Thomas McEvilley

  • MORE GOLDEN THAN GOLD

    PERFECTION AND USE WERE united in the astrolabe, a device both cunning and beautiful on which mariners’ lives once hung in the stormy dark. But forms that are perfect by and for themselves are another matter. Like Fabergé eggs for czars’ children, they may be perfect but have little to do with survival. Here below, in the midst of poverty and the terror of our expectations, rich-looking things seem useless or worse. They seem to contradict the serious needs of our time. The dirt of the passing moment usually shows more truth than the unchanging high polish of perfection. The very idea of perfection

  • Kurt Schwitters

    You should cry if you missed the Kurt Schwitters show at the Museum of Modern Art. Curated by John Elderfield, who called it “the most comprehensive [Schwitters] exhibition yet assembled,” the show included more than 100 of his magnificent collages and about 50 large-scale assemblages, as well as numerous drawings, sculptures, prints, photographs of the Merzbau environments, and a fascinating recording of Schwitters reading his echolalic poetry. The show will travel to the Tate Gallery in London and the Sprengel Museum in Hannover, West Germany, Schwitters’ home city.

    The exhibition was exquisite

  • The original sin.

    “QUOTATION,” “APPROPRIATION,” “IMAGE-SCAVENGING,” “age of simulacra”. . . . For several years now these words have filled the air as we have tried to explain to ourselves what has been happening in recent art. They are such complex words. They provoke a certain nostalgia for the clear brightness of slang. Sometimes, when thinking about quotational art, I call such works “After Art”—works that are openly after other pieces. And then I think, but hey, isn’t a French term de rigeur, and just imagine—in contrast to art nouveau, art passé. Then again, as things have been going lately we may soon be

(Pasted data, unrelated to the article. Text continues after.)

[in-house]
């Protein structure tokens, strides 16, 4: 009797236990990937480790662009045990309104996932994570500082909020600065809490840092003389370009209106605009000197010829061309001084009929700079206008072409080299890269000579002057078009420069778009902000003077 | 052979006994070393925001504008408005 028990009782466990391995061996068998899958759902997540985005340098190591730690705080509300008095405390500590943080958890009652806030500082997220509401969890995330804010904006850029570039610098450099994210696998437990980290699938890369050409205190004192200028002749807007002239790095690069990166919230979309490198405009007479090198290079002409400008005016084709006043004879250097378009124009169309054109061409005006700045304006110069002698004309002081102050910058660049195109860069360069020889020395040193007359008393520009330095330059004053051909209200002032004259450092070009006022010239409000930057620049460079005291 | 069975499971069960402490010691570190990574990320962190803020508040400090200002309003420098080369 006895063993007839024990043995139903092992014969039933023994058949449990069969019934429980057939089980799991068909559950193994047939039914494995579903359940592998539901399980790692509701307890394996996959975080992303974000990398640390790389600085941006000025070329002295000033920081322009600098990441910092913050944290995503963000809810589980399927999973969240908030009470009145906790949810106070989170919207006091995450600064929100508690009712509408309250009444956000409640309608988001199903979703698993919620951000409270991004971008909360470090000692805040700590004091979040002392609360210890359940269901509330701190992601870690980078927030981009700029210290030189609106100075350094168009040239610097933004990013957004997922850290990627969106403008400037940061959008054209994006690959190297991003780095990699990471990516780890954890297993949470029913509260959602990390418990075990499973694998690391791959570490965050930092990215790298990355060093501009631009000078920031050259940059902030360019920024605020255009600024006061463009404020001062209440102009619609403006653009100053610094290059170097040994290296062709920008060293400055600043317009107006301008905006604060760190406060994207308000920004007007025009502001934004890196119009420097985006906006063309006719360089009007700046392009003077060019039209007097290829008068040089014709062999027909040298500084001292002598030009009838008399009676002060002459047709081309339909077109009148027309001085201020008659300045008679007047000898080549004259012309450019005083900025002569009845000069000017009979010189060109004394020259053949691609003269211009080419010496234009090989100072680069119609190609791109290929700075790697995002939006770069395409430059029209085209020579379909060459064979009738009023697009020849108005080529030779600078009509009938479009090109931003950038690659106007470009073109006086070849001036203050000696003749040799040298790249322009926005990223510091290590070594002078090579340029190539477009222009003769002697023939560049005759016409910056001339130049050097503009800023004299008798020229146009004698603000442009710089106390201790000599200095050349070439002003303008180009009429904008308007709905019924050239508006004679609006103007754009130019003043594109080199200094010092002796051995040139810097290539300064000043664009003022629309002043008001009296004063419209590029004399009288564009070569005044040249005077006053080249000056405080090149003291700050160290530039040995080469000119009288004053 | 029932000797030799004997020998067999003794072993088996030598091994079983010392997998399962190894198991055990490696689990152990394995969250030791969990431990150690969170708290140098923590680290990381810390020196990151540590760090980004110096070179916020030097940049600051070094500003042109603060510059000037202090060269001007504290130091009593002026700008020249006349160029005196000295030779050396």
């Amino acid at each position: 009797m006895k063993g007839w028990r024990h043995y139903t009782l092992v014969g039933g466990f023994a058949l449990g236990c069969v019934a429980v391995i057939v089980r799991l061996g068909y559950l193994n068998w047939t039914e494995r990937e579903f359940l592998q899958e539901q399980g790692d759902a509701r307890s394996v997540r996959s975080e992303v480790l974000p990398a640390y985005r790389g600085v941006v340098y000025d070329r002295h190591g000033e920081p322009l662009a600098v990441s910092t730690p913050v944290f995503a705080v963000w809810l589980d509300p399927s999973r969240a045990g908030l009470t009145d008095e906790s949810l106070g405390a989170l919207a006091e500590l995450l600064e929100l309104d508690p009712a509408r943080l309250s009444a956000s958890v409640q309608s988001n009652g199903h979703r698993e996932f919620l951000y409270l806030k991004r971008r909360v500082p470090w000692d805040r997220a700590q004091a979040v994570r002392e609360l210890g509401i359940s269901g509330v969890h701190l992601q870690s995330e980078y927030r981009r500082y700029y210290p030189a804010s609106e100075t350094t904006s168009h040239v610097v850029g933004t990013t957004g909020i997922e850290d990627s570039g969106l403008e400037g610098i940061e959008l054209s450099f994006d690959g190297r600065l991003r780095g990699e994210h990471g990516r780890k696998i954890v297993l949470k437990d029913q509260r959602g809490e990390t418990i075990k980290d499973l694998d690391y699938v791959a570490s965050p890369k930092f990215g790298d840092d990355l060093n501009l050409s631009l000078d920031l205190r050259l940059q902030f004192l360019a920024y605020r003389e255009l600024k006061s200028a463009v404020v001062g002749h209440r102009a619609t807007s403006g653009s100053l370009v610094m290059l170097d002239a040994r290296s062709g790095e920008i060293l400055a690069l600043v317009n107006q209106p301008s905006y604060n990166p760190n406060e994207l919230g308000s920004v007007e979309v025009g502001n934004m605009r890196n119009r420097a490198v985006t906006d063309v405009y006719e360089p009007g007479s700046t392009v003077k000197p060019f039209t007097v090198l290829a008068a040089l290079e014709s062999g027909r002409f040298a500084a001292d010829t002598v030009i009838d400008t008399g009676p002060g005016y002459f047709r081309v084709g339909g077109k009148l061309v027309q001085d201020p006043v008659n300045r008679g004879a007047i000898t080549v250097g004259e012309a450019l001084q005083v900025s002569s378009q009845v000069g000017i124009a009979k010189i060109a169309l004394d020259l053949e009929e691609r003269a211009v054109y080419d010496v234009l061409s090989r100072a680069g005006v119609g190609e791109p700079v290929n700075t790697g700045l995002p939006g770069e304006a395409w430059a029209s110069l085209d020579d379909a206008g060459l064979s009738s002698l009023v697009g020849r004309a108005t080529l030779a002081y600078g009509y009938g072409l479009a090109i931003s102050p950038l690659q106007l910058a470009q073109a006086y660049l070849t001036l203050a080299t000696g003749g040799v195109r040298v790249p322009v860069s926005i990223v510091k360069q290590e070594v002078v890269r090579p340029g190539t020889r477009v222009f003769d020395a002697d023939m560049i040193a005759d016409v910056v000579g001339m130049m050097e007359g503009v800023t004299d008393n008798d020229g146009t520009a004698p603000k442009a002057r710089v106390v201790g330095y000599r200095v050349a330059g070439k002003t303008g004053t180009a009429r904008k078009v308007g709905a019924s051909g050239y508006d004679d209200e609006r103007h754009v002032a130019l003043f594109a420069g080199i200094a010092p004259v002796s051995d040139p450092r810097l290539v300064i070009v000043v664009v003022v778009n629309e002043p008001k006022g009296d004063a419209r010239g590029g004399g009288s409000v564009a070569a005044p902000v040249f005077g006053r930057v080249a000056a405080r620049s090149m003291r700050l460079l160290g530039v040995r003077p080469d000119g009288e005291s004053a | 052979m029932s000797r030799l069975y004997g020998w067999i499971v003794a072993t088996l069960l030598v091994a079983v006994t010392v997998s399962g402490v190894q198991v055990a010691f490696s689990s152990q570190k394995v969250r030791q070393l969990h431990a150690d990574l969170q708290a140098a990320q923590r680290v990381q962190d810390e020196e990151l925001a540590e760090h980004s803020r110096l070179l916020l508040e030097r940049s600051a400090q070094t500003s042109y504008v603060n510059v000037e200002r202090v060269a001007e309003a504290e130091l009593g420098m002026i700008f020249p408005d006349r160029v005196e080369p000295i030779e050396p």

• Will Mentor

    Will Mentor’s “The Eight Spheres of Yoga,” 1985, consists of seven paintings, all distinctly quotational in mode. At the center of each is a classically Surrealist bonelike shape with a central hole allowing a view of various things in an illusionistic space beyond. Other shapes—like partly furled cloths, or folded papers—spread out from these centers with intricate, sometimes paradoxical overlaps. Within these shapes one catches glimpses of further illusionistic spaces, as in the work of René Magritte, and somewhat like the chroma-key effect in video. Most commonly, the background revealed

  • Susan Rothenberg

    Like some other painters of her generation, Susan Rothenberg seems tofeel the need to rediscover painting from the ground up, more in a structural than a historical sense. Her earlier images are studiedly childish; the crudely outlined heads and hands have something in common with graffiti in the unengaged way they lie on the canvas ground. In her earlier work, the paintings’ vertical division (like an open book), the x-ing out of the image of the horse, and the fragmentation of the human figure all seem to suggest a reluctance to represent—a denial of the validity of canons of representation,

  • Francesco Clemente

    The ways in which Francesco Clemente is a post-Modernist painter include his widespread quoting; the awkward, unfinished look of some of his surfaces; his apparent overproduction; his work’s overt, if somewhat inchoate, content, much of it based on dream sources; and his cool display of versatility as he moves from one medium to another, one genre to another, and one style to another.